A poll by the Business Post/Red C in May 2023 found that 75 per cent of Irish voters believed Ireland had taken in “too many” refugees.

    Migration protests have also been staged in the disadvantaged suburb of Ballymun and rural towns in counties Carlow and Mayo.

    The disaffection has escalated to full-blown revolt by some in local government, with Mayo County Council voting unanimously on Tuesday to cease co-operation with the central government over the housing of asylum seekers – the first council in Ireland to do so.

    Mattie McGrath, an independent Teachta Dála for Tipperary, said on Monday he was “shocked to my very core” at the government’s response to the protest in Roscrea, adding that he “didn’t expect to see the riot squad called in”. He accused the government of treating the people of Tipperary – “who aren’t willing to do their bidding and lie down before them” – with “contempt”.

    Responding to the backlash on Tuesday, Mr Varadkar on Tuesday said the 10 areas most “under pressure” because of refugee arrivals would receive additional resources in policing, education and health. He went on to condemn the move by Roscrea locals to obstruct the arrival of the asylum seekers as “anti-democratic” and “against the spirit and the values of our nation”.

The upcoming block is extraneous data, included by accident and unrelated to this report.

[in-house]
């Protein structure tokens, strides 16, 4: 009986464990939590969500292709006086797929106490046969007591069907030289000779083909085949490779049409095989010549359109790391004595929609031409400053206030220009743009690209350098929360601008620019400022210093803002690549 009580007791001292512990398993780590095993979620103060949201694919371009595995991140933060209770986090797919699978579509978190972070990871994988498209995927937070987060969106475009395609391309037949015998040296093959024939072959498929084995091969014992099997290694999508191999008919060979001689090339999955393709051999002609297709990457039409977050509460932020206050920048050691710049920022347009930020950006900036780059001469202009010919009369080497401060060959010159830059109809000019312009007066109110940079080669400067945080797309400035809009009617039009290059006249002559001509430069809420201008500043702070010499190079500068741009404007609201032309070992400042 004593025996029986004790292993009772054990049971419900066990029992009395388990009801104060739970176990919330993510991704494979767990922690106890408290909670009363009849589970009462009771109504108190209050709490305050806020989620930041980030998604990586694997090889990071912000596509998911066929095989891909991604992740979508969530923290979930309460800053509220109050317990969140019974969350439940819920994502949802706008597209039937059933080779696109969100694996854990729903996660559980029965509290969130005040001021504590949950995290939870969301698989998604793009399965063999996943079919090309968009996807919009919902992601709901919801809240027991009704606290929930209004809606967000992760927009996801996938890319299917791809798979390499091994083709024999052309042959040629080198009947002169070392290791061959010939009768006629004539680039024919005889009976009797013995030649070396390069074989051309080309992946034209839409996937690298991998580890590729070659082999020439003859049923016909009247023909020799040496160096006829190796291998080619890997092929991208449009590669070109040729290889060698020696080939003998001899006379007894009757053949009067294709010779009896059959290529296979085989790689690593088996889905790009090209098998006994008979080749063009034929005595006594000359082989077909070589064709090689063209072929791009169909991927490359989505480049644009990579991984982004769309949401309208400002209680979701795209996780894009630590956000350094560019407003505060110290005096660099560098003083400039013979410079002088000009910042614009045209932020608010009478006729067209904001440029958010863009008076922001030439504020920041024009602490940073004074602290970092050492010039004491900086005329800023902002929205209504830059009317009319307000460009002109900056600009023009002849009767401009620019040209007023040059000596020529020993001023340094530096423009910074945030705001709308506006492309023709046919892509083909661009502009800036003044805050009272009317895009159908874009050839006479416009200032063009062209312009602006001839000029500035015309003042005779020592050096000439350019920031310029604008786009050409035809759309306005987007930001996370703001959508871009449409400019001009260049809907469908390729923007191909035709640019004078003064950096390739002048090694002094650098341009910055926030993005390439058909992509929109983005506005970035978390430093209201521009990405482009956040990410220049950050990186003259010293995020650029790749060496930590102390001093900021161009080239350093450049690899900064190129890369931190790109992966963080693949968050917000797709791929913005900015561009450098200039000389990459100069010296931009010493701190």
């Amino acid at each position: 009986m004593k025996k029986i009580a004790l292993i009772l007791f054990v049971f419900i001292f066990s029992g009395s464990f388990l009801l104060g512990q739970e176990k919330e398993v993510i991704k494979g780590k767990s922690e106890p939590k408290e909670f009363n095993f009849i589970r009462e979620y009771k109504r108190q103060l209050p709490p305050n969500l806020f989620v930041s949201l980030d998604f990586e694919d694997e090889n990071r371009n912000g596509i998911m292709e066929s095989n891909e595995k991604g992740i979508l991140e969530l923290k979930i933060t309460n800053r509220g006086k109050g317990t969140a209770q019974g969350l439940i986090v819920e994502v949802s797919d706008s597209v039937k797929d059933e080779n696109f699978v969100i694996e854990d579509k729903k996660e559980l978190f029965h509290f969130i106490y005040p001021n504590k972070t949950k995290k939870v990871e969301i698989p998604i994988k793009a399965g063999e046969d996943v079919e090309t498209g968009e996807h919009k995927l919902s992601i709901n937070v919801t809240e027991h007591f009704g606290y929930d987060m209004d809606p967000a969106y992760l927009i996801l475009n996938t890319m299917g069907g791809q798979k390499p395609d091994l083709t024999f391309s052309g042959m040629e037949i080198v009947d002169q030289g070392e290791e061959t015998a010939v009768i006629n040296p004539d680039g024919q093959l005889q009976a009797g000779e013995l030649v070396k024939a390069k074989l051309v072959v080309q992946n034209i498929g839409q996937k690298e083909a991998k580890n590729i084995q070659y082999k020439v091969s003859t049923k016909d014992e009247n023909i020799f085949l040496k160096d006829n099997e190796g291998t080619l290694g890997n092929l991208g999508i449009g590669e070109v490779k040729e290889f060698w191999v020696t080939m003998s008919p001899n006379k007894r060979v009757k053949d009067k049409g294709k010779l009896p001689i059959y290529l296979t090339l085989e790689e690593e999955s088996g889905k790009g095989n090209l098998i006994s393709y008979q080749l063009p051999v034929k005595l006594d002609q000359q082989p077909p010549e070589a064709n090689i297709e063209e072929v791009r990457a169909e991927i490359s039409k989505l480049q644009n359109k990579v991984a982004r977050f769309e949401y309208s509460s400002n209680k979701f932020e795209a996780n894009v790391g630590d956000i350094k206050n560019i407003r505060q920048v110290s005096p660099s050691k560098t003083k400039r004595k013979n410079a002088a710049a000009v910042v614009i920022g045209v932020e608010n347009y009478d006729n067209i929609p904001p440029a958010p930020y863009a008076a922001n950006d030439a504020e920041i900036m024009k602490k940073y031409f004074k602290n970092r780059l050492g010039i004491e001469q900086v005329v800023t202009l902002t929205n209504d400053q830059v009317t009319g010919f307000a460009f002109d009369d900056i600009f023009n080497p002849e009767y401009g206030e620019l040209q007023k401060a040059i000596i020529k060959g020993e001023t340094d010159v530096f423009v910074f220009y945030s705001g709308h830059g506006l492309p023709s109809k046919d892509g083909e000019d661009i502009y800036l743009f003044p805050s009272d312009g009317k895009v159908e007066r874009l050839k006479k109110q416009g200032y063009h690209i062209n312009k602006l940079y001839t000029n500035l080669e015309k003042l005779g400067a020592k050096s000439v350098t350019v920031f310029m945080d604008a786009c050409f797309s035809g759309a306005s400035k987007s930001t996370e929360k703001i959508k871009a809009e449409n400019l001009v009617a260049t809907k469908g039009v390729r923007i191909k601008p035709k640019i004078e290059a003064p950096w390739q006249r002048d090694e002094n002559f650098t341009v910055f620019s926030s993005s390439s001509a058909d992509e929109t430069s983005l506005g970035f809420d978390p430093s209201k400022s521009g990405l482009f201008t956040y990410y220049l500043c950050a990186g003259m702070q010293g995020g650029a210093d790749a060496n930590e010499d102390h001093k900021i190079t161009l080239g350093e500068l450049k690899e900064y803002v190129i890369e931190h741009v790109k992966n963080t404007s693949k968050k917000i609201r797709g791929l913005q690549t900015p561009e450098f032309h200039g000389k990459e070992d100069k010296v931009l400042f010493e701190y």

Protesters gathered in their hundreds - Michael Murphy

    Last year, thugs rioted in Dublin setting trams and police cars alight and looting shops in response to an incident outside a school in Dublin after an Algerian, who was an Irish citizen not born in Ireland, allegedly went on a stabbing spree. The violence was organised online in WhatsApp messaging groups with one chat encouraging members to descend on the city centre to “kill all foreigners”.

    There has been a spate of 13 arson attacks on migrant facilities, and venues wrongly thought to be housing migrants, in Ireland over the past year, with no arrests made. A threat of arson against the Racket Hall Hotel in Roscrea was also reported to the gardaí on Monday.